As previously noted, bird mites need to feed on the blood of birds. Young birds are at the highest risk of harm from a bird mite infestation.


How Do You Get Rid of Bird Mites

In order to get rid of a bird mite infestation, you must first locate the bird mite nests. They are often found where birds live and nest.

If you choose to try to eliminate a bird mite infestation on your own, you should complete the following steps:

  • Locate the nest
  • Remove the mite nest
  • Spray the area with an approved insecticide (it is important to know that there are laws that protect certain bird species and habitats.

    If you are in one of these areas, you should check with your local wildlife resource to ensure you are able to spray insecticide and determine which insecticide is acceptable)
  • Repair the area; make sure there are no cracks around the enclosure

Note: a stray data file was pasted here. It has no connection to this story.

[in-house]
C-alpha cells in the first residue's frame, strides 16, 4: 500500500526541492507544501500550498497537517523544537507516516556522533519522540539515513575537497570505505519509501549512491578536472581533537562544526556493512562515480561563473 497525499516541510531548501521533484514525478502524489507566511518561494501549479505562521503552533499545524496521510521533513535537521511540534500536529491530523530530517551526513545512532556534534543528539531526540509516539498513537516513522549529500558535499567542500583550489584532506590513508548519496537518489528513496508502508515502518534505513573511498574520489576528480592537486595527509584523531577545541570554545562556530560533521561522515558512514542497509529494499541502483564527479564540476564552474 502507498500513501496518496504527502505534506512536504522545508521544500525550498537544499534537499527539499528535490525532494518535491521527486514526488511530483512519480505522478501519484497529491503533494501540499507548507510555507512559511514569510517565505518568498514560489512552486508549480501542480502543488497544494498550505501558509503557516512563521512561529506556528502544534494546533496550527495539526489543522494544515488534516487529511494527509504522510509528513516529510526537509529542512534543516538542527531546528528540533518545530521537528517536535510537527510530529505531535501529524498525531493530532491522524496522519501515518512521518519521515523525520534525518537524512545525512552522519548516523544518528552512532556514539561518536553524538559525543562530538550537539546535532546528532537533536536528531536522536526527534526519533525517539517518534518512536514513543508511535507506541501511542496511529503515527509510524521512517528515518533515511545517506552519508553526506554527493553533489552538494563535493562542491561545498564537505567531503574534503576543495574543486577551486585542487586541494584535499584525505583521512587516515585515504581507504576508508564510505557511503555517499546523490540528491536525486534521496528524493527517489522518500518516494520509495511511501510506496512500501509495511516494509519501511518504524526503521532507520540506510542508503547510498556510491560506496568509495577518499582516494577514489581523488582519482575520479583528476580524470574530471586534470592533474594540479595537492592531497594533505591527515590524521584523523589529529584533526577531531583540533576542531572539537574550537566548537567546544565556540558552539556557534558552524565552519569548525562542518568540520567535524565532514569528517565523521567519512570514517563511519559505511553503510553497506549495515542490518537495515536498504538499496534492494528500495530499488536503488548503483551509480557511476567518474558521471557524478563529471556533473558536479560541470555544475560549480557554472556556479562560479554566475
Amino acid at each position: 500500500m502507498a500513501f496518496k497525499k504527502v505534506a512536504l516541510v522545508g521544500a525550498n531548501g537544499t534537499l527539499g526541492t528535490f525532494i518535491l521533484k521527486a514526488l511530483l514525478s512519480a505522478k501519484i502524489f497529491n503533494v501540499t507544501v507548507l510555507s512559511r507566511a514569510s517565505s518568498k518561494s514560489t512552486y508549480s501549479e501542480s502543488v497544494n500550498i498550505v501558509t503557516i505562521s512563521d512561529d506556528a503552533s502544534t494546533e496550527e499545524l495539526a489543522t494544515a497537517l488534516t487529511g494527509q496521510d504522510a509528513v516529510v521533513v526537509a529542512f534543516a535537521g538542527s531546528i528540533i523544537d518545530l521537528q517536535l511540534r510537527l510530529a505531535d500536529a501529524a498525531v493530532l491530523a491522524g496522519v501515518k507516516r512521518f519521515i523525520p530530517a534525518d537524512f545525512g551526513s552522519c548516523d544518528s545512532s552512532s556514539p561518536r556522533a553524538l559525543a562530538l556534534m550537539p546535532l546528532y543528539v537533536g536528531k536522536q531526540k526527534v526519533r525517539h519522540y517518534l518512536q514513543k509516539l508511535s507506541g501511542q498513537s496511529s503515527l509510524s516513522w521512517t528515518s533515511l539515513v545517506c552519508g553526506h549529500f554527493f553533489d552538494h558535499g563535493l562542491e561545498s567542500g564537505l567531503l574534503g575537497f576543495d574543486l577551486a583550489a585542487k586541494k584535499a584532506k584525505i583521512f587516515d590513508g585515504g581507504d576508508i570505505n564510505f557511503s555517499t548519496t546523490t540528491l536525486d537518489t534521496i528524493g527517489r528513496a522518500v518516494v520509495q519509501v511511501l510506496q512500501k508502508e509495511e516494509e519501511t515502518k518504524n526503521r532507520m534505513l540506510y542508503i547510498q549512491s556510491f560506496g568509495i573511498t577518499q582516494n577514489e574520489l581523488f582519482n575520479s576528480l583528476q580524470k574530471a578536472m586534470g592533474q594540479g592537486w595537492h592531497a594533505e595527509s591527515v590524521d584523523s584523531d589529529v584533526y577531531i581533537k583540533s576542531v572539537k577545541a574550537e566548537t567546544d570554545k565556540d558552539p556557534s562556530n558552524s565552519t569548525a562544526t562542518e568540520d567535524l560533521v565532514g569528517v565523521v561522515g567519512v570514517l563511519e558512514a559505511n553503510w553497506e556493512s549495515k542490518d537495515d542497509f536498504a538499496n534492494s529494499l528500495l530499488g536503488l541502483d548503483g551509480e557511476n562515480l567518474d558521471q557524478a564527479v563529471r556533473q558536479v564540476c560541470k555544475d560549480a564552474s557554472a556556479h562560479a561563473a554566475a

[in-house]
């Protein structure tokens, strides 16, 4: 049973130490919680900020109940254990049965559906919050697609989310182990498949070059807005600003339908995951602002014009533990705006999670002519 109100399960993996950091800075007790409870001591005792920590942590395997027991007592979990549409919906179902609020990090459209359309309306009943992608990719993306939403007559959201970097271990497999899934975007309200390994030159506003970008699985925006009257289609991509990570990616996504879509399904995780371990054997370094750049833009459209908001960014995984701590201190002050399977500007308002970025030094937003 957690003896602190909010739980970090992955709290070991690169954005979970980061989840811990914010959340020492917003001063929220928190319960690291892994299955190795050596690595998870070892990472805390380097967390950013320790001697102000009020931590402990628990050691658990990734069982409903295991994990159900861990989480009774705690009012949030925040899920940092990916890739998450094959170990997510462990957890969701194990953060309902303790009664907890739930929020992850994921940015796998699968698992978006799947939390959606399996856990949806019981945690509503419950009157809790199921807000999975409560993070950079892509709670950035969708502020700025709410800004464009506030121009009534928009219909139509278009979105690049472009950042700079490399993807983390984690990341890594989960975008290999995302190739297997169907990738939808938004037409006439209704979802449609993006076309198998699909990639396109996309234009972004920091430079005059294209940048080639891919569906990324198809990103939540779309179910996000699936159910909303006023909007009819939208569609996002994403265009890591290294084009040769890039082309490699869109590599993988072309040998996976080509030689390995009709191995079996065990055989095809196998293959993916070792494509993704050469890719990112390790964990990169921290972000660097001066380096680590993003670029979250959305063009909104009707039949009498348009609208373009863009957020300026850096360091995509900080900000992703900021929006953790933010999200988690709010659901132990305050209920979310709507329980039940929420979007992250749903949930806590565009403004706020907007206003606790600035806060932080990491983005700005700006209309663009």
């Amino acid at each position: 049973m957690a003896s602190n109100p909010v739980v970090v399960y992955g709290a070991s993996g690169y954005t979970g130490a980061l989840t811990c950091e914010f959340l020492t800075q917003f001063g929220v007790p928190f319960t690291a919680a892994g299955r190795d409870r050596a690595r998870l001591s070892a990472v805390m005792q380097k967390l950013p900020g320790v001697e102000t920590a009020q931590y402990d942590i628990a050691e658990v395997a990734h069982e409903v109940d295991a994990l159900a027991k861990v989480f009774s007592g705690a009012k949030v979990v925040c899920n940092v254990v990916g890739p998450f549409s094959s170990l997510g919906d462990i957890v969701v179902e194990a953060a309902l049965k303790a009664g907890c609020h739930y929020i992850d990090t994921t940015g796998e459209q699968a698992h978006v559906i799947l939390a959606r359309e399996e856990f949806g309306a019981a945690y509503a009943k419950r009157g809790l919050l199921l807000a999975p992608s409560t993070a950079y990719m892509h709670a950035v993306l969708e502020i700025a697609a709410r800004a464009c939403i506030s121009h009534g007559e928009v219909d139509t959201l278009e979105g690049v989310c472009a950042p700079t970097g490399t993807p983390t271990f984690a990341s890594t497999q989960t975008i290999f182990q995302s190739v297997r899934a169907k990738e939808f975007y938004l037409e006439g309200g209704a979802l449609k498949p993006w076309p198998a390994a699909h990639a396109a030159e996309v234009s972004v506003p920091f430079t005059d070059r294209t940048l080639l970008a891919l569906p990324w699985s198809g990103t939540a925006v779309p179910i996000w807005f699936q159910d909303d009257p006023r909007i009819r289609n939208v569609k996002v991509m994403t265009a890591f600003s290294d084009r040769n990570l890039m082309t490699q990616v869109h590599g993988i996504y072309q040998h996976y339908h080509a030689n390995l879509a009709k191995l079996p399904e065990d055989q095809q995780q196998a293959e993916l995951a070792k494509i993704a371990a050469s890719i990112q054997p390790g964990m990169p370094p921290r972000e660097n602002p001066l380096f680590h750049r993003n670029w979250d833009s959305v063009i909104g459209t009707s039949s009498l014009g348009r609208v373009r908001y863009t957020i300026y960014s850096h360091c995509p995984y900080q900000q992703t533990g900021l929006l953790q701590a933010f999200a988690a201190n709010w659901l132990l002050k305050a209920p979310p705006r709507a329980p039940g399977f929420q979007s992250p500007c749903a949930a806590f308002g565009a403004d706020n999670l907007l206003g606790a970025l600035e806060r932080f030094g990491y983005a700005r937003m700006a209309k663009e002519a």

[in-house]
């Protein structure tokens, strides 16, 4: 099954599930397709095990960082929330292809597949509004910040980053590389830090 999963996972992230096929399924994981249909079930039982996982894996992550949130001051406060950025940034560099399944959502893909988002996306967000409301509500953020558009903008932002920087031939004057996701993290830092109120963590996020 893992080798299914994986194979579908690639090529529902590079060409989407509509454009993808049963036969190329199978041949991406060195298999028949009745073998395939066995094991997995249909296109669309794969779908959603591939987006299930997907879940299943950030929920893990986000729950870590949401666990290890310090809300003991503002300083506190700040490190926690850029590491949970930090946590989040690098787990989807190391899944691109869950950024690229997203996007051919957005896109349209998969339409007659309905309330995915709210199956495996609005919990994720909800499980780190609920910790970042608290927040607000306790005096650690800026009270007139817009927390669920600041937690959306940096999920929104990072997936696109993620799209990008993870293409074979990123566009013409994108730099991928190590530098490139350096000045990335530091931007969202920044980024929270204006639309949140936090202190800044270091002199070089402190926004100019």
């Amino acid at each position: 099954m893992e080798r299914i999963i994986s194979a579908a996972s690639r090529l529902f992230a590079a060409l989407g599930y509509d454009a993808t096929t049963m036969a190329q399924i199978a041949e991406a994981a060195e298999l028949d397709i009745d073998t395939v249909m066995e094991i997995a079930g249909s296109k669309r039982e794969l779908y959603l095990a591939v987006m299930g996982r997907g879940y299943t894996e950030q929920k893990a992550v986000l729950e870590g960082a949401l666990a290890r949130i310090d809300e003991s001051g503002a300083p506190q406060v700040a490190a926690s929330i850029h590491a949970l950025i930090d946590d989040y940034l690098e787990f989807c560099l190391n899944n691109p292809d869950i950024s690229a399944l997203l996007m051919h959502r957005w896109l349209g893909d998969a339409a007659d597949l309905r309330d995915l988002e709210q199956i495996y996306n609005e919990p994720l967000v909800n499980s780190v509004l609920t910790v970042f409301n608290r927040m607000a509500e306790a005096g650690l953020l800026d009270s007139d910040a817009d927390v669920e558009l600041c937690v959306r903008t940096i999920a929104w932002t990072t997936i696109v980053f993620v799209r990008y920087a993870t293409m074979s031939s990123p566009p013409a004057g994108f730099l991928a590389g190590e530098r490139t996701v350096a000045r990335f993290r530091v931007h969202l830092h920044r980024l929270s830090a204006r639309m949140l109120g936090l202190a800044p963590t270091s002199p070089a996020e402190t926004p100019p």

• Replace any bedding material

If you are not looking to eliminate a bird mite infestation on your own, then you should call a pest control service.

There are many pest control companies that use approved insecticides and a removal process to get rid of a bird mite infestation.


Are Bird Mites Dangerous

While bites from mites might be painful, red, and itchy, they are not considered to be dangerous bites. If you suspect that you have mite bites, you might want to seek medical attention if you think you may have an infection.

In very rare cases, a bacterial infection may occur due to the scratching and itching that the bites cause.